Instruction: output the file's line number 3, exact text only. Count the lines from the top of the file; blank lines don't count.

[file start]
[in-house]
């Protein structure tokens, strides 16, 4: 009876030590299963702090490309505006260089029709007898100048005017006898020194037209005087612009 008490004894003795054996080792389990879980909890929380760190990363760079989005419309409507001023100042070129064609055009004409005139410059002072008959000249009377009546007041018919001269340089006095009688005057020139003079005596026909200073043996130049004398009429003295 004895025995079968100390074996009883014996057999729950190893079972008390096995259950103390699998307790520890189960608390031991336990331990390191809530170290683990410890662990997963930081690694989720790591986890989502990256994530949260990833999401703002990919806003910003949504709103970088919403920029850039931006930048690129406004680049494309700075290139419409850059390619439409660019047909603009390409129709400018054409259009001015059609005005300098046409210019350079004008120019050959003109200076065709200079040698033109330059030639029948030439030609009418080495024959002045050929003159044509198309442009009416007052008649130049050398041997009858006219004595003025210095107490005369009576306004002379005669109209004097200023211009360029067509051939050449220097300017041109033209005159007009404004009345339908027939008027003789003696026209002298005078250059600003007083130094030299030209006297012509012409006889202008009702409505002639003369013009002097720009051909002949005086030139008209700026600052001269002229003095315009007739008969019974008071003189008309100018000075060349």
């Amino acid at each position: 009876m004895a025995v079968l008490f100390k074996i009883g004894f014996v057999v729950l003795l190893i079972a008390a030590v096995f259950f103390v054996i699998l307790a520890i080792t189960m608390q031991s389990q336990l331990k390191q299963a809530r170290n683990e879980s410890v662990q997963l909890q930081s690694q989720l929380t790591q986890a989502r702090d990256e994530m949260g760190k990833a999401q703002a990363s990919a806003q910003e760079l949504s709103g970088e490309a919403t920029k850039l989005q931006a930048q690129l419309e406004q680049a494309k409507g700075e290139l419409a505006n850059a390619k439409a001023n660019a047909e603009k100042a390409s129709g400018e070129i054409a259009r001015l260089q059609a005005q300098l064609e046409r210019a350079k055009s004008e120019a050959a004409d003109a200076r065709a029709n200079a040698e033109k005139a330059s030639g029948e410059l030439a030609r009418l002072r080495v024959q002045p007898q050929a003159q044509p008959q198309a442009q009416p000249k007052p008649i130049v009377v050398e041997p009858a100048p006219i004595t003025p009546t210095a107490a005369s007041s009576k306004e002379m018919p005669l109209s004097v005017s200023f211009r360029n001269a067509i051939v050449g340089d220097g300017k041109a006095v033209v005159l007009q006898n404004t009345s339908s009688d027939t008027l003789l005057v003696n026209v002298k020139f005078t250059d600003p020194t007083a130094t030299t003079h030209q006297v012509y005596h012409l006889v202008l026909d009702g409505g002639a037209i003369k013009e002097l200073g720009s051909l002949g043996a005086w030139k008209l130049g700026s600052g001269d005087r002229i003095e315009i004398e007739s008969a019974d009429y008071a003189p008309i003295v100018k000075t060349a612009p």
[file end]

């Amino acid at each position: 009876m004895a025995v079968l008490f100390k074996i009883g004894f014996v057999v729950l003795l190893i079972a008390a030590v096995f259950f103390v054996i699998l307790a520890i080792t189960m608390q031991s389990q336990l331990k390191q299963a809530r170290n683990e879980s410890v662990q997963l909890q930081s690694q989720l929380t790591q986890a989502r702090d990256e994530m949260g760190k990833a999401q703002a990363s990919a806003q910003e760079l949504s709103g970088e490309a919403t920029k850039l989005q931006a930048q690129l419309e406004q680049a494309k409507g700075e290139l419409a505006n850059a390619k439409a001023n660019a047909e603009k100042a390409s129709g400018e070129i054409a259009r001015l260089q059609a005005q300098l064609e046409r210019a350079k055009s004008e120019a050959a004409d003109a200076r065709a029709n200079a040698e033109k005139a330059s030639g029948e410059l030439a030609r009418l002072r080495v024959q002045p007898q050929a003159q044509p008959q198309a442009q009416p000249k007052p008649i130049v009377v050398e041997p009858a100048p006219i004595t003025p009546t210095a107490a005369s007041s009576k306004e002379m018919p005669l109209s004097v005017s200023f211009r360029n001269a067509i051939v050449g340089d220097g300017k041109a006095v033209v005159l007009q006898n404004t009345s339908s009688d027939t008027l003789l005057v003696n026209v002298k020139f005078t250059d600003p020194t007083a130094t030299t003079h030209q006297v012509y005596h012409l006889v202008l026909d009702g409505g002639a037209i003369k013009e002097l200073g720009s051909l002949g043996a005086w030139k008209l130049g700026s600052g001269d005087r002229i003095e315009i004398e007739s008969a019974d009429y008071a003189p008309i003295v100018k000075t060349a612009p």